This is the first of a weekly edition called “Word War Won,” which somehow hasn’t been used before in the entirety of the Internet, so I’m feeling fairly clever. Anyway, this weekly post will focus on the words used by chronic pain and illness patients, the words that reflect our warped self-perception. We define ourselves in such terrible ways. We treat ourselves like we would never treat another person; we say cruel things and we belittle our progress. The things I’ve said in my head to my hard-working body are things I would never say to Husband or my friends.
I want to do what I can to drag this very private issue out into the sunlight.
Our bodies are doing the best they can at any given moment. Each and every day upon waking up, we forget that our bodies have been working hard all night to keep us alive and breathing. Even if we feel like they constantly fail, they are trying so very hard… and yet we tear ourselves down and say that we are broken, that we are useless, and that we are burdens on those we love. When we can’t keep up with others because of pain or illness, we don’t marvel at the fact that our bodies are managing to work at all, despite everything; instead, we yell at ourselves for not walking faster.
I am going to examine two words that I have touched upon before: crippled vs. injured. I used to call myself a cripple. It was almost a challenge to those around me; they’d get uncomfortable when I said this, but I wanted to convey that I was okay with my situation. I could handle it. I knew my limitations and operated as well as I could within them. I knew what I was.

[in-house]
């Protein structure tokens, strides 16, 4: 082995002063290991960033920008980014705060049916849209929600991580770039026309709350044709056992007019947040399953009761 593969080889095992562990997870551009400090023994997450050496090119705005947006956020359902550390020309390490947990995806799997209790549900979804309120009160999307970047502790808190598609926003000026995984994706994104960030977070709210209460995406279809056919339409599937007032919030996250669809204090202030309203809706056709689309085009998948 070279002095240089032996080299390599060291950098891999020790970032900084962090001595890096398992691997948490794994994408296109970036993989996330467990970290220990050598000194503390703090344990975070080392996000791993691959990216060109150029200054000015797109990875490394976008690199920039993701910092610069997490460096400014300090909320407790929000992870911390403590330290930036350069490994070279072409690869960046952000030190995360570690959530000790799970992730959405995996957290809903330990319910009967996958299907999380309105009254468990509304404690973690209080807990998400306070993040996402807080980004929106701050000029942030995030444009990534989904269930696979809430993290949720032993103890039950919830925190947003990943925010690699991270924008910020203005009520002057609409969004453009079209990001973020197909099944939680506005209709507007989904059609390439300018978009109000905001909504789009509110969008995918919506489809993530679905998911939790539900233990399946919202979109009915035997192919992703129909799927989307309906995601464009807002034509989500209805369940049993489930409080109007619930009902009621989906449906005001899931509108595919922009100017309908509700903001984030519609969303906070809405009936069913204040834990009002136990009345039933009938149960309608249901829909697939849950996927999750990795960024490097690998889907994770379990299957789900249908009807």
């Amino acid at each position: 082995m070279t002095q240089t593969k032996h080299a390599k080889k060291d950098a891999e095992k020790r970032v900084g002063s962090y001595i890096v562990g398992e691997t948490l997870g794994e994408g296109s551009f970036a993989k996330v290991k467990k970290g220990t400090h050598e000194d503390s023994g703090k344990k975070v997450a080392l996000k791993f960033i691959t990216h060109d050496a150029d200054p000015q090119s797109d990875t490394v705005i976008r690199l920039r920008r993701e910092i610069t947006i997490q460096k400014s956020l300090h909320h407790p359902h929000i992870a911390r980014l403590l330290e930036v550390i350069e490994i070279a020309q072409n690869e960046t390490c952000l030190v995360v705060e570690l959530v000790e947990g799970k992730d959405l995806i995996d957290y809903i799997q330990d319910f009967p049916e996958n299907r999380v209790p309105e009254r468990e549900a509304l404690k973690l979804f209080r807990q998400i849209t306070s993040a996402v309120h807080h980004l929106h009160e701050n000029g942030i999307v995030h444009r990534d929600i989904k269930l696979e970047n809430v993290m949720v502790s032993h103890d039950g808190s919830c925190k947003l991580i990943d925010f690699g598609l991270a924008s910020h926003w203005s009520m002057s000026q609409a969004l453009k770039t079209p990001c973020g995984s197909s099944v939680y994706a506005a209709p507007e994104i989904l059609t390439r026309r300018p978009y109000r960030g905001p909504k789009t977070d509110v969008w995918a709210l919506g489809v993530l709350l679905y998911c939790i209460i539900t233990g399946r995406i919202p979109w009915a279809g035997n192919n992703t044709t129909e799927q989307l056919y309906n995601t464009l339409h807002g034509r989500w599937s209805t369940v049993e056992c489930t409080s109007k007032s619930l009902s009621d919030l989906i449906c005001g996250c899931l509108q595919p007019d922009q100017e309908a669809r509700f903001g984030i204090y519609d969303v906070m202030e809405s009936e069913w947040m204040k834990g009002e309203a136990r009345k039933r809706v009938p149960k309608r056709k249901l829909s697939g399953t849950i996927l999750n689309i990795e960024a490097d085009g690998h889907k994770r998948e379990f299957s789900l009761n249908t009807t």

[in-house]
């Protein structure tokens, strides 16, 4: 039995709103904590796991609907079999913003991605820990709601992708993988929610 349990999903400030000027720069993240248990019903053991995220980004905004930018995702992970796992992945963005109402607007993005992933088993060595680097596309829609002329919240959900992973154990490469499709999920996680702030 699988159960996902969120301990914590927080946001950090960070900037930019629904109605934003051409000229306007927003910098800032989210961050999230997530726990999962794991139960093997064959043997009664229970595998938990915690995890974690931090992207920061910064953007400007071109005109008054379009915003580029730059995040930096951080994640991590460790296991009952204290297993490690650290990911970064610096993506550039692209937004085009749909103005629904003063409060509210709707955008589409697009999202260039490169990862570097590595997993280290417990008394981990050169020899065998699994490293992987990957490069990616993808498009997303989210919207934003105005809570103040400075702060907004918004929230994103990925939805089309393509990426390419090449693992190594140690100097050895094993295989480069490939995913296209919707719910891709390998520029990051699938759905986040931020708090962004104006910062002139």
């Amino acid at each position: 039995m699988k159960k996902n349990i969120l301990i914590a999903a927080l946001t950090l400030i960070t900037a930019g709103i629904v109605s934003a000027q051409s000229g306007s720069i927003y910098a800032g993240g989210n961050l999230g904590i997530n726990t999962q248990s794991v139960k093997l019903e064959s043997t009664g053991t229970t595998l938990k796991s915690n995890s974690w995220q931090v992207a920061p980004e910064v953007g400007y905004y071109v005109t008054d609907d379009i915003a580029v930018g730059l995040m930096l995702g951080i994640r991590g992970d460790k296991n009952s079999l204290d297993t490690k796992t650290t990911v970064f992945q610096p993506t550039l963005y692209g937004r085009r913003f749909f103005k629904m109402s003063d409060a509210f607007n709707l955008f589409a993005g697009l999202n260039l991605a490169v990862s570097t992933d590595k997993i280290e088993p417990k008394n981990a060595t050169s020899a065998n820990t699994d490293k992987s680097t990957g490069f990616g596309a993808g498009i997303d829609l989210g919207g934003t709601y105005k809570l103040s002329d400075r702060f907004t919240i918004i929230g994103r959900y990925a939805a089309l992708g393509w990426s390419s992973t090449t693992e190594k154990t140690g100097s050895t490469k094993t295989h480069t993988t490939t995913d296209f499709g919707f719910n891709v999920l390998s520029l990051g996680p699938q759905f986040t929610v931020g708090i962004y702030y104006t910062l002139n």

Surely being 100 percent of a cripple is being better than 50 percent of a normal human being? Surely owning the fact that I was a cripple had to be better than false hope?
But it wasn’t and isn’t. False hope isn’t the same as being optimistic, and even false hope is better than resignation. Being crippled insinuates that one can never change. “Crippled” is an irrevocable state, not just in the body but also in the mind. If the mind believes it is crippled, it will dwell in that word forever. And we can magnify our pain by thinking that way.
I still catch myself saying it sometimes, but now (most of the time) I’m injured. I was hurt very badly, yes, more than once — but I will get better.
CRIPPLED: Adjective. [krip-uhl d] A term used by those suffering from chronic pain to describe themselves in an antagonistic manner, insinuating the total loss of normal bodily movement and the impossibility of progress. Example: “I can’t play this or any other sport ever again because I’m a cripple. Sorry to ruin the mood.”
INJURED: Adjective. [in-jerd] A non-permanent state of being inferring that the one who is suffering will one day improve despite his or her current limitations. Example: “I’m injured now, but I will heal and be back to playing Quidditch in a few months. Don’t worry, I won’t drop the Quaffle!”
Which is the better word? Which word helps us befriend our overwhelmed bodies? Which word evokes a sense of optimism? Which provides us the ability to grow and change?
Our thoughts have so much power. If we outwardly do physical therapy and all the stretches we’re assigned by doctors, it won’t amount to much if inwardly we are constantly putting ourselves down. I’m not saying if you think you’re an astronaut that you’ll find yourself floating around in space just because of the power of positivity. What I am saying is if you think you’re a cripple, your body will likely take that suggestion and run with it.
Tune in next week for another edition of WORD WAR WON!